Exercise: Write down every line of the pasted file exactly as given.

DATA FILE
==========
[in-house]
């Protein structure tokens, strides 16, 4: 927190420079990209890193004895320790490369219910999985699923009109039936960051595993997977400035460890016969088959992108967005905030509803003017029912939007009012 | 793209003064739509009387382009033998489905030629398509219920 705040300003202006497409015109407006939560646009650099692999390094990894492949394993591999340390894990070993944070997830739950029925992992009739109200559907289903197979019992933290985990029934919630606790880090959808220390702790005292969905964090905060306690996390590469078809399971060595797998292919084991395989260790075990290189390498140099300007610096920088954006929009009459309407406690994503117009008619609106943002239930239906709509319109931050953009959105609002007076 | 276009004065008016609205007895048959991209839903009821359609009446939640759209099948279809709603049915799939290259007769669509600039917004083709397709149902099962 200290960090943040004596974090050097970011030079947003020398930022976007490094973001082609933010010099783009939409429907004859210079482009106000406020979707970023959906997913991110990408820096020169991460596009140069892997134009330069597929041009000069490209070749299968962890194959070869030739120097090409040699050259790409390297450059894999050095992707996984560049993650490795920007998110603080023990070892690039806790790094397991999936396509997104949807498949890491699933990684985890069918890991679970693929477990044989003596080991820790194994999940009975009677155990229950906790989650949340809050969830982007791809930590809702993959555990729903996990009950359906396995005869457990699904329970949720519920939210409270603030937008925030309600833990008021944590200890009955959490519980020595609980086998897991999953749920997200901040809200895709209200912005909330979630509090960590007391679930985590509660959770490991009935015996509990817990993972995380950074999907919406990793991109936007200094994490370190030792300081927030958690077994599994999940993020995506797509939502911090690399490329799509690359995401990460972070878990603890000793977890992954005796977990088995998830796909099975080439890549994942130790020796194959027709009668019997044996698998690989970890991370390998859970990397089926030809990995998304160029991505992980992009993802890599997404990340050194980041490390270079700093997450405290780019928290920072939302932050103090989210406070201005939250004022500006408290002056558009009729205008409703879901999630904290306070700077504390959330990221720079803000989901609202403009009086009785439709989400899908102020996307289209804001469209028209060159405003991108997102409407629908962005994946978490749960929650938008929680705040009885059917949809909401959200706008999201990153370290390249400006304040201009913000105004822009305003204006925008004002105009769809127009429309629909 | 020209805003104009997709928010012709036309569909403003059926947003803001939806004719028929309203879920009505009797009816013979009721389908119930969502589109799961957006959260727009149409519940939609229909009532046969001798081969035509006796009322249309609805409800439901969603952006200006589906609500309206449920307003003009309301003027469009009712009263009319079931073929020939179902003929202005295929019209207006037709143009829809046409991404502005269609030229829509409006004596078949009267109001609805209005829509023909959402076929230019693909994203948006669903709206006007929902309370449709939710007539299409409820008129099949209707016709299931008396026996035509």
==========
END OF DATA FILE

[in-house]
């Protein structure tokens, strides 16, 4: 927190420079990209890193004895320790490369219910999985699923009109039936960051595993997977400035460890016969088959992108967005905030509803003017029912939007009012 | 793209003064739509009387382009033998489905030629398509219920 705040300003202006497409015109407006939560646009650099692999390094990894492949394993591999340390894990070993944070997830739950029925992992009739109200559907289903197979019992933290985990029934919630606790880090959808220390702790005292969905964090905060306690996390590469078809399971060595797998292919084991395989260790075990290189390498140099300007610096920088954006929009009459309407406690994503117009008619609106943002239930239906709509319109931050953009959105609002007076 | 276009004065008016609205007895048959991209839903009821359609009446939640759209099948279809709603049915799939290259007769669509600039917004083709397709149902099962 200290960090943040004596974090050097970011030079947003020398930022976007490094973001082609933010010099783009939409429907004859210079482009106000406020979707970023959906997913991110990408820096020169991460596009140069892997134009330069597929041009000069490209070749299968962890194959070869030739120097090409040699050259790409390297450059894999050095992707996984560049993650490795920007998110603080023990070892690039806790790094397991999936396509997104949807498949890491699933990684985890069918890991679970693929477990044989003596080991820790194994999940009975009677155990229950906790989650949340809050969830982007791809930590809702993959555990729903996990009950359906396995005869457990699904329970949720519920939210409270603030937008925030309600833990008021944590200890009955959490519980020595609980086998897991999953749920997200901040809200895709209200912005909330979630509090960590007391679930985590509660959770490991009935015996509990817990993972995380950074999907919406990793991109936007200094994490370190030792300081927030958690077994599994999940993020995506797509939502911090690399490329799509690359995401990460972070878990603890000793977890992954005796977990088995998830796909099975080439890549994942130790020796194959027709009668019997044996698998690989970890991370390998859970990397089926030809990995998304160029991505992980992009993802890599997404990340050194980041490390270079700093997450405290780019928290920072939302932050103090989210406070201005939250004022500006408290002056558009009729205008409703879901999630904290306070700077504390959330990221720079803000989901609202403009009086009785439709989400899908102020996307289209804001469209028209060159405003991108997102409407629908962005994946978490749960929650938008929680705040009885059917949809909401959200706008999201990153370290390249400006304040201009913000105004822009305003204006925008004002105009769809127009429309629909 | 020209805003104009997709928010012709036309569909403003059926947003803001939806004719028929309203879920009505009797009816013979009721389908119930969502589109799961957006959260727009149409519940939609229909009532046969001798081969035509006796009322249309609805409800439901969603952006200006589906609500309206449920307003003009309301003027469009009712009263009319079931073929020939179902003929202005295929019209207006037709143009829809046409991404502005269609030229829509409006004596078949009267109001609805209005829509023909959402076929230019693909994203948006669903709206006007929902309370449709939710007539299409409820008129099949209707016709299931008396026996035509």